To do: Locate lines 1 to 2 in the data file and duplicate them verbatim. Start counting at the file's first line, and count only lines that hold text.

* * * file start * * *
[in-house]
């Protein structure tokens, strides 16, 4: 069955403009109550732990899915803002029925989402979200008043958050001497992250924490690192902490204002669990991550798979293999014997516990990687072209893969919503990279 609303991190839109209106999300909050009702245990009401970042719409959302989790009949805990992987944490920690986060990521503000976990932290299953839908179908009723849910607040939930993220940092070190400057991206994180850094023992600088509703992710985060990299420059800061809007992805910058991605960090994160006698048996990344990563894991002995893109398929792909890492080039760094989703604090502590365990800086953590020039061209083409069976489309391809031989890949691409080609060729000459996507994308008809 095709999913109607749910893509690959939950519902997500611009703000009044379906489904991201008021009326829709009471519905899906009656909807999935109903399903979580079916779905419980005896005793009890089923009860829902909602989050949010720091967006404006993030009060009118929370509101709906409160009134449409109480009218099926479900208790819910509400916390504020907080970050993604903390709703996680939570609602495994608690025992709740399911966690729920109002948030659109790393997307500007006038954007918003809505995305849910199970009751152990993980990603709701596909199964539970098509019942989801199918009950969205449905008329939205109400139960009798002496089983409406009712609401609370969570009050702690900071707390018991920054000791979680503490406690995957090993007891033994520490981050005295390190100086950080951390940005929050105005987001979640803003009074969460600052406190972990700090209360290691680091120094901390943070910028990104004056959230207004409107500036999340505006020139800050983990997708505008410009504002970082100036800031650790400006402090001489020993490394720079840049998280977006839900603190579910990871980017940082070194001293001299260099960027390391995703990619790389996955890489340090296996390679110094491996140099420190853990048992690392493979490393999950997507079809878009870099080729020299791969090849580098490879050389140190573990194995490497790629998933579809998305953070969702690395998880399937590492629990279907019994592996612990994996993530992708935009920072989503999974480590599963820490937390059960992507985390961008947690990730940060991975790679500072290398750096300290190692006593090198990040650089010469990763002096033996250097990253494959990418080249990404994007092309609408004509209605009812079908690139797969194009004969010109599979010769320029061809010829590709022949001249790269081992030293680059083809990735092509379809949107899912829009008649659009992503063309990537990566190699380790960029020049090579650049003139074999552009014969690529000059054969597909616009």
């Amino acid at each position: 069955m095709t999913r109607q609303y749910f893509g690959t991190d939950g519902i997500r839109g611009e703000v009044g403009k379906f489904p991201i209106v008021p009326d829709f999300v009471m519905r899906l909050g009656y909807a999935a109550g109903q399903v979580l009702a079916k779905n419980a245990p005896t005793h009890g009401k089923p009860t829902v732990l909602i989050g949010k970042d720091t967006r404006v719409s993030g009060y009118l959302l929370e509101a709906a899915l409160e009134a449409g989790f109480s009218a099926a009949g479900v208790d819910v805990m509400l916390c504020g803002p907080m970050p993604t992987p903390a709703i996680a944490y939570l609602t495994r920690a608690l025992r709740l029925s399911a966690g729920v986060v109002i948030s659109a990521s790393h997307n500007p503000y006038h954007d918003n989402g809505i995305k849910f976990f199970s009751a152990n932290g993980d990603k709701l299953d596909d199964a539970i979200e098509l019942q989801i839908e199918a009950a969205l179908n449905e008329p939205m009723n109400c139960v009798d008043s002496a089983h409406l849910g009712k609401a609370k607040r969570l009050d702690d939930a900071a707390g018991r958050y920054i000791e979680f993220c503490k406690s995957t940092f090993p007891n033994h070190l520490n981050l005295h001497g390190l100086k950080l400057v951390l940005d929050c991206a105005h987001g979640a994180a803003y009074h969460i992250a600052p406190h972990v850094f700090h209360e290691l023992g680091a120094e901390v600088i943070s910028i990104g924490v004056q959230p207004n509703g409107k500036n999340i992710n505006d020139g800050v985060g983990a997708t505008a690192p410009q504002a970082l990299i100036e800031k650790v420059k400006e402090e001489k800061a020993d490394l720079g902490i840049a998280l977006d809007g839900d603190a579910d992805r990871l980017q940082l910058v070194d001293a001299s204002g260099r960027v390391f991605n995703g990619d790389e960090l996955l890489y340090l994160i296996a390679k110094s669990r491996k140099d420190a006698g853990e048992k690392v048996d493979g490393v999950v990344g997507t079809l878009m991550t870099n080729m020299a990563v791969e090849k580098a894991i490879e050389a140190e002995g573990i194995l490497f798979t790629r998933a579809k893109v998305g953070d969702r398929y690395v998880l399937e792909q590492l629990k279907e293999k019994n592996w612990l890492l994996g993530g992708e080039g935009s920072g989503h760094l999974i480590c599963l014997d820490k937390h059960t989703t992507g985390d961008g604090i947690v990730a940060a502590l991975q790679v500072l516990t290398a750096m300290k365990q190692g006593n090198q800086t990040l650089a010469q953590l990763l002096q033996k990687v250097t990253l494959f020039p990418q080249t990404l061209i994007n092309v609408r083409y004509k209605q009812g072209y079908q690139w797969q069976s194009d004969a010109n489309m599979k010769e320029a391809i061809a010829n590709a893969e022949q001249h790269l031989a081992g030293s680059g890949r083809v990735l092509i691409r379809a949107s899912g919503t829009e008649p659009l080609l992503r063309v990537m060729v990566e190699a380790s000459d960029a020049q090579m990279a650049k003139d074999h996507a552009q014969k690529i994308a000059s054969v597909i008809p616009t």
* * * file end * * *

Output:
[in-house]
């Protein structure tokens, strides 16, 4: 069955403009109550732990899915803002029925989402979200008043958050001497992250924490690192902490204002669990991550798979293999014997516990990687072209893969919503990279 609303991190839109209106999300909050009702245990009401970042719409959302989790009949805990992987944490920690986060990521503000976990932290299953839908179908009723849910607040939930993220940092070190400057991206994180850094023992600088509703992710985060990299420059800061809007992805910058991605960090994160006698048996990344990563894991002995893109398929792909890492080039760094989703604090502590365990800086953590020039061209083409069976489309391809031989890949691409080609060729000459996507994308008809 095709999913109607749910893509690959939950519902997500611009703000009044379906489904991201008021009326829709009471519905899906009656909807999935109903399903979580079916779905419980005896005793009890089923009860829902909602989050949010720091967006404006993030009060009118929370509101709906409160009134449409109480009218099926479900208790819910509400916390504020907080970050993604903390709703996680939570609602495994608690025992709740399911966690729920109002948030659109790393997307500007006038954007918003809505995305849910199970009751152990993980990603709701596909199964539970098509019942989801199918009950969205449905008329939205109400139960009798002496089983409406009712609401609370969570009050702690900071707390018991920054000791979680503490406690995957090993007891033994520490981050005295390190100086950080951390940005929050105005987001979640803003009074969460600052406190972990700090209360290691680091120094901390943070910028990104004056959230207004409107500036999340505006020139800050983990997708505008410009504002970082100036800031650790400006402090001489020993490394720079840049998280977006839900603190579910990871980017940082070194001293001299260099960027390391995703990619790389996955890489340090296996390679110094491996140099420190853990048992690392493979490393999950997507079809878009870099080729020299791969090849580098490879050389140190573990194995490497790629998933579809998305953070969702690395998880399937590492629990279907019994592996612990994996993530992708935009920072989503999974480590599963820490937390059960992507985390961008947690990730940060991975790679500072290398750096300290190692006593090198990040650089010469990763002096033996250097990253494959990418080249990404994007092309609408004509209605009812079908690139797969194009004969010109599979010769320029061809010829590709022949001249790269081992030293680059083809990735092509379809949107899912829009008649659009992503063309990537990566190699380790960029020049090579650049003139074999552009014969690529000059054969597909616009």